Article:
This is an extract from an article in Mycological Research by John Webster for the Centenary Celebrations of the Society in 1996
The origins of the British Mycological Society can be traced to Woolhope Field Naturalists' Club in Hereford and to the Yorkshire Naturalists' Union (Y.N.U.). The Woolhope Club was based on the Hereford Museum and in 1867 its Curator, Dr H. G. Bull encouraged the club to take a special interest in fungi. He invited them to join him in ` a foray among the funguses ' and this became an annual event, traditionally held in Hereford during the first week of October. The Woolhope Club meetings became a focus for all with an interest in fungi and attracted mycologists both from Britain and abroad. Members of the club dined at the Green Dragon Hotel in Hereford. The menu for dinner on 4 October 1877 (Fig. 1) shows that they dined well. Following Bull's death in 1885 the forays lost their popularity and ceased altogether in 1892. Fortunately the Y.N.U. had itself begun to organize regular forays in different parts of Yorkshire and formed a Mycological Committee in 1892. The Yorkshire forays attracted the attendance of Mordecai C. Cooke, Carleton Rea, George Massee, Charles B. Plowright and several keen Yorkshire amateur mycologists as well as some former Woolhopeians. It became the ambition of the Mycological Committee of the Y.N.U. that their annual forays would take the place of the Hereford Foray and `by avoiding the weak points of its predecessor, which were mainly confined to an excess of hospitality - prove at least equally attractive an instructive to mycologists' (Massee & Crossland, 1893, quoted from Ramsbottom, 1948). A need was also felt to provide an outlet for the publication of scientific articles on fungi to replace the role formerly played by Grevillea which ceased publication in 1894. The idea of forming a ` National Mycological Union' had been put forward at the Y.N.U. meeting in Huddersfield in 1895 (Fig. 2). The meeting was attended by Cooke, Massee and Rea, two of whom later served as Presidents or officers of the B.M.S., and by several assiduous Yorkshire mycologists, including C. Crossland, the Rev. W. W. Fowler, J. Needham and A. Clarke. It was Clarke, a keen photographer, who took the photograph of some of these founding fathers at his home, 16 St Andrew's Road, Huddersfield (Fig. 3).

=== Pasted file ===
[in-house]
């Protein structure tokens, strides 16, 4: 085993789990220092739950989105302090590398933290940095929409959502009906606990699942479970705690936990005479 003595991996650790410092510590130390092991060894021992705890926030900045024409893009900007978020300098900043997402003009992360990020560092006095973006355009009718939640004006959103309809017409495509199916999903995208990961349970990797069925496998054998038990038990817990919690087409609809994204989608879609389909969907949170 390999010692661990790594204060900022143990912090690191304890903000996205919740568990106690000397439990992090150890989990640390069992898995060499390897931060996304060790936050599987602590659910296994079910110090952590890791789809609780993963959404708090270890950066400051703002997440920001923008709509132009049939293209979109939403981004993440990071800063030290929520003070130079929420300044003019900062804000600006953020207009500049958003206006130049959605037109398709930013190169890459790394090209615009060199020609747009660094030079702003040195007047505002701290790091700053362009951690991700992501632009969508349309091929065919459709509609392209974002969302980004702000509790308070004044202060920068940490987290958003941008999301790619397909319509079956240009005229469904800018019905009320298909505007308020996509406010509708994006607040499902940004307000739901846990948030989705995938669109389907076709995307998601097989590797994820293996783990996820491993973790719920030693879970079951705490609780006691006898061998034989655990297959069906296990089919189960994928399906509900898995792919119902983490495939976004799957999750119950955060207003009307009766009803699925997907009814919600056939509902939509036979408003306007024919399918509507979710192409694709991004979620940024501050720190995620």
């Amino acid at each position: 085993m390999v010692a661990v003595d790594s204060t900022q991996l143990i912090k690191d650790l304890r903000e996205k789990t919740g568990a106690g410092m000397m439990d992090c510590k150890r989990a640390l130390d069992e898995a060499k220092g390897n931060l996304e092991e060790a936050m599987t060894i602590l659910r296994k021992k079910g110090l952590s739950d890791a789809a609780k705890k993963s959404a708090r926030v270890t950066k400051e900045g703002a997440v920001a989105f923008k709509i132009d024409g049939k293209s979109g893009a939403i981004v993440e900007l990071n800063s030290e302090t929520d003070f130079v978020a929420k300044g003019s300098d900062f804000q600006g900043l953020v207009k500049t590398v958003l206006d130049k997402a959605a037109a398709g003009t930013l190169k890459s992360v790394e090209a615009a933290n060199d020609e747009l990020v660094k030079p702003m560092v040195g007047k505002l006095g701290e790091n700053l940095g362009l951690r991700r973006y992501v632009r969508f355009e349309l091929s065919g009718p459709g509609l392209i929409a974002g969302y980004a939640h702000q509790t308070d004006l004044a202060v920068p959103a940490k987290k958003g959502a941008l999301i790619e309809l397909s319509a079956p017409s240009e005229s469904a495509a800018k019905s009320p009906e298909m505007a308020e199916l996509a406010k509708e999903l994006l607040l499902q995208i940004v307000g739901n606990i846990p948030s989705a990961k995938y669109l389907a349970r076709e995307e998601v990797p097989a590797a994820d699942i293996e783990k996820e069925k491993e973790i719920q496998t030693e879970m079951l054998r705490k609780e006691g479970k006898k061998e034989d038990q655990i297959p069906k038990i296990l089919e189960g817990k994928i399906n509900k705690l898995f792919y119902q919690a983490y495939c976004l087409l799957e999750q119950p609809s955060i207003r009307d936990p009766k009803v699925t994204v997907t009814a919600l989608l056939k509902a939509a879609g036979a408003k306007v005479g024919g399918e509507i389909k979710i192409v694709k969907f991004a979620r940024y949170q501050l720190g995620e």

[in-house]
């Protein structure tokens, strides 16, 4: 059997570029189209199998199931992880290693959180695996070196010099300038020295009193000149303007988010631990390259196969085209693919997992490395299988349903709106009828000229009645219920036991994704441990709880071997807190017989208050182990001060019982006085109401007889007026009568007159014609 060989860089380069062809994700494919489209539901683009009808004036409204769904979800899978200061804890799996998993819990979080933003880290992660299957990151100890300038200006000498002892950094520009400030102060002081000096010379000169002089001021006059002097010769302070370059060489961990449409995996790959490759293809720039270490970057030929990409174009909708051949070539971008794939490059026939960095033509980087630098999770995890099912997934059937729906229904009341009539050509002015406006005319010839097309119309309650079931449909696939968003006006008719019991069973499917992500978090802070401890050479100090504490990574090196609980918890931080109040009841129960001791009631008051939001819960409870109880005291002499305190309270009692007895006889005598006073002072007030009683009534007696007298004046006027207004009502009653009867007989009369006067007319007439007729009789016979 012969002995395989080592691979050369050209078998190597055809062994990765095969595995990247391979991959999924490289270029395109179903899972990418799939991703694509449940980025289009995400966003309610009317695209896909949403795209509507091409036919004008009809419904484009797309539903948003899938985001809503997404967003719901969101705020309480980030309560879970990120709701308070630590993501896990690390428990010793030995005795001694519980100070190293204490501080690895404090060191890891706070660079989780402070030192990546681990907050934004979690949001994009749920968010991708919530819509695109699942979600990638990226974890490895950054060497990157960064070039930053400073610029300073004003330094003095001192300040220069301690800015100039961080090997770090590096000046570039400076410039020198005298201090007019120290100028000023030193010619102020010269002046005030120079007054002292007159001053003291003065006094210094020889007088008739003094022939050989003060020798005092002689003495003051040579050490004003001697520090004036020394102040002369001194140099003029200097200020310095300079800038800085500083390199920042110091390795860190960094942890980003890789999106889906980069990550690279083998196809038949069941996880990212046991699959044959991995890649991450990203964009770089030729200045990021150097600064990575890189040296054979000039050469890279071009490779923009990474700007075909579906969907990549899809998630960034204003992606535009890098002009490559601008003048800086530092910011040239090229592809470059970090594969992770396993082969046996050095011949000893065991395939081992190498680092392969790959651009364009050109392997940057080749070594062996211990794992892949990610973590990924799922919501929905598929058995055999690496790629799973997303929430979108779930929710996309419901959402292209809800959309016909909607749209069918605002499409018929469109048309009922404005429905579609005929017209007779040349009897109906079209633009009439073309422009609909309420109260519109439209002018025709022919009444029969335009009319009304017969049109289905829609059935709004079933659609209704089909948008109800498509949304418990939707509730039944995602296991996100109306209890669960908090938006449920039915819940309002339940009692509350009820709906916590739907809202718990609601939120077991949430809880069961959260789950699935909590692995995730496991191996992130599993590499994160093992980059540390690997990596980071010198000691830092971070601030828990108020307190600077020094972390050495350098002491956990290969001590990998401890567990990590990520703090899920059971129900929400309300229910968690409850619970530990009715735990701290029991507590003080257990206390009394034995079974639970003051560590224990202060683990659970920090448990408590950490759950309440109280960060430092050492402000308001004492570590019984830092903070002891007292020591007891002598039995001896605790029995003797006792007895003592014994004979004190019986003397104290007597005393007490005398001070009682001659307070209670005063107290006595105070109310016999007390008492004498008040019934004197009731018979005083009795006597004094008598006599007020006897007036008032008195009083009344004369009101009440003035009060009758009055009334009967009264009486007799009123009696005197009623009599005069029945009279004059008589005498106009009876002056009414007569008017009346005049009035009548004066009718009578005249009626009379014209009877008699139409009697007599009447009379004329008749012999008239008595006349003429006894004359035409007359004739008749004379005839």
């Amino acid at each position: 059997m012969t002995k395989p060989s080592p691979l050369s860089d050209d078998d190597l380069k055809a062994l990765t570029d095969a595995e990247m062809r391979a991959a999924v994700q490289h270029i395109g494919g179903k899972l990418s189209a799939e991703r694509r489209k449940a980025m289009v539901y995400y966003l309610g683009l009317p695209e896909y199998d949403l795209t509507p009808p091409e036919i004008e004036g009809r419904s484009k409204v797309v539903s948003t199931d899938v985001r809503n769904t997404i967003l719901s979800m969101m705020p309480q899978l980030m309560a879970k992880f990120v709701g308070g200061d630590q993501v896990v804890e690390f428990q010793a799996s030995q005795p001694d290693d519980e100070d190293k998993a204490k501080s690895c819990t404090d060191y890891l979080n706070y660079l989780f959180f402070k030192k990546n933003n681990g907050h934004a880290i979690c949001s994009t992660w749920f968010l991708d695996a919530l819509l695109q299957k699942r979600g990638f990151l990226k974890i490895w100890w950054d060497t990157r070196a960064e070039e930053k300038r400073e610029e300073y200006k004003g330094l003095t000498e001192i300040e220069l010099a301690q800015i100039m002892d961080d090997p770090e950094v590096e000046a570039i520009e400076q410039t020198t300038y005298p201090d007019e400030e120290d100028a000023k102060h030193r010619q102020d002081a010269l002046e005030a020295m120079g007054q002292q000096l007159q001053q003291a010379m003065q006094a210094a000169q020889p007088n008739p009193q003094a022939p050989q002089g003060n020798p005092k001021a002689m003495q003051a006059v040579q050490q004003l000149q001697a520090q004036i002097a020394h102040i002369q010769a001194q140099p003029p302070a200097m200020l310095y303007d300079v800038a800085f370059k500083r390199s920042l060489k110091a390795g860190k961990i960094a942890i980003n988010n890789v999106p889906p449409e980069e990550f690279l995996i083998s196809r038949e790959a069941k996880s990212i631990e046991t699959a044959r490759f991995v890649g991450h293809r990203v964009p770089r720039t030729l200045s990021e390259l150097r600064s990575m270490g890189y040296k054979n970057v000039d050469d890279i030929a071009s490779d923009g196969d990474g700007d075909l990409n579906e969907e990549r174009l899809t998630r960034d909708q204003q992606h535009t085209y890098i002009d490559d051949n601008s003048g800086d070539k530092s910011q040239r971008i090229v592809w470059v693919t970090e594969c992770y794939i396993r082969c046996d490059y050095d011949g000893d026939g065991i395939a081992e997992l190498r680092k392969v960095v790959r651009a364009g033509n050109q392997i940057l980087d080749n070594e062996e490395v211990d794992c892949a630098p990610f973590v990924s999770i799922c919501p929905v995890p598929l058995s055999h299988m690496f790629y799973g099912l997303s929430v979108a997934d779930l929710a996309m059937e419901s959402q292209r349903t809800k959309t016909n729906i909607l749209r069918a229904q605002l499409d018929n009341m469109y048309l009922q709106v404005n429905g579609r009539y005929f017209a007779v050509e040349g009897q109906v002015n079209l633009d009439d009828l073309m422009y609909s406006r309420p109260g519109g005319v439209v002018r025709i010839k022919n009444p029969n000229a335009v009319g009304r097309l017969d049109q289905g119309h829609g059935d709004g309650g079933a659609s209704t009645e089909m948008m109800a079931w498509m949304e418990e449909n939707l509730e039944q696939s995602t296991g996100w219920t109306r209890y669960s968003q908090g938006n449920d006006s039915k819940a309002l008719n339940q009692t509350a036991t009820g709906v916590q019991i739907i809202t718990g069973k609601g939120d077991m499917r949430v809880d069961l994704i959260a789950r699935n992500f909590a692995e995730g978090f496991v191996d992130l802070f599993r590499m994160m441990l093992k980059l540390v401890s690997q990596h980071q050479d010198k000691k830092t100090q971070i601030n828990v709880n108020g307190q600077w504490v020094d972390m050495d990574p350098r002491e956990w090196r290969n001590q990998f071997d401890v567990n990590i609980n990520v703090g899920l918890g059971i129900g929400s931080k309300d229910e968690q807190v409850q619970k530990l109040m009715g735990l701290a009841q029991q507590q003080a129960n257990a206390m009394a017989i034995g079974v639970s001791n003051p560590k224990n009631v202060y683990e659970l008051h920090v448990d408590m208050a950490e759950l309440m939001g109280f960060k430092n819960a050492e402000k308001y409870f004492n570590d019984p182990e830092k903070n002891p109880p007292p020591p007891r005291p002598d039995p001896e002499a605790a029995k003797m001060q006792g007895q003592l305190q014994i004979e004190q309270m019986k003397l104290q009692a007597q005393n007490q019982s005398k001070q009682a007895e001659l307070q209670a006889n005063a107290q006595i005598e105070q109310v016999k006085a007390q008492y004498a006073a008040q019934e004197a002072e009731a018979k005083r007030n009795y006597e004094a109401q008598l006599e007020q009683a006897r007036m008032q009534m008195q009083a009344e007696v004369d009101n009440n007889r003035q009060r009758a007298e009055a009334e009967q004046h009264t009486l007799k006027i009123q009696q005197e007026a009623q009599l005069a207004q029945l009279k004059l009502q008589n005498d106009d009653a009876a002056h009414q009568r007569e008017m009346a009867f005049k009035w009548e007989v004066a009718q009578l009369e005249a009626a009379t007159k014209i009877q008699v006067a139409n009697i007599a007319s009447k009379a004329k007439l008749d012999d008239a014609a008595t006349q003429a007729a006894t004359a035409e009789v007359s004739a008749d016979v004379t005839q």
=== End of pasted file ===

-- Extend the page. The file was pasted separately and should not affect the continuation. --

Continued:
The decision to set up the British Mycological Society was taken on 19 September 1896 at a meeting of the Y.N.U. Mycological Committee at the Londesborough Arms, Selby. The first officers were Massee (President), Crossland (Treasurer) and Rea (Secretary). Massee had succeeded M. C. Cooke as mycologist at the Royal Botanic Gardens, Kew in 1893. He had an international reputation, and wrote more than 250 publications on the taxonomy of a wide range of fungi and a text book on plant pathology. Ainsworth (1996) writes of him ` Extroverted and impetuous, Massee tended to express opinions on topics of which he had no knowledge' and Ramsbottom, who knew Massee well wrote ` If he had any capacity whatever for taking pains he would have been a genius '.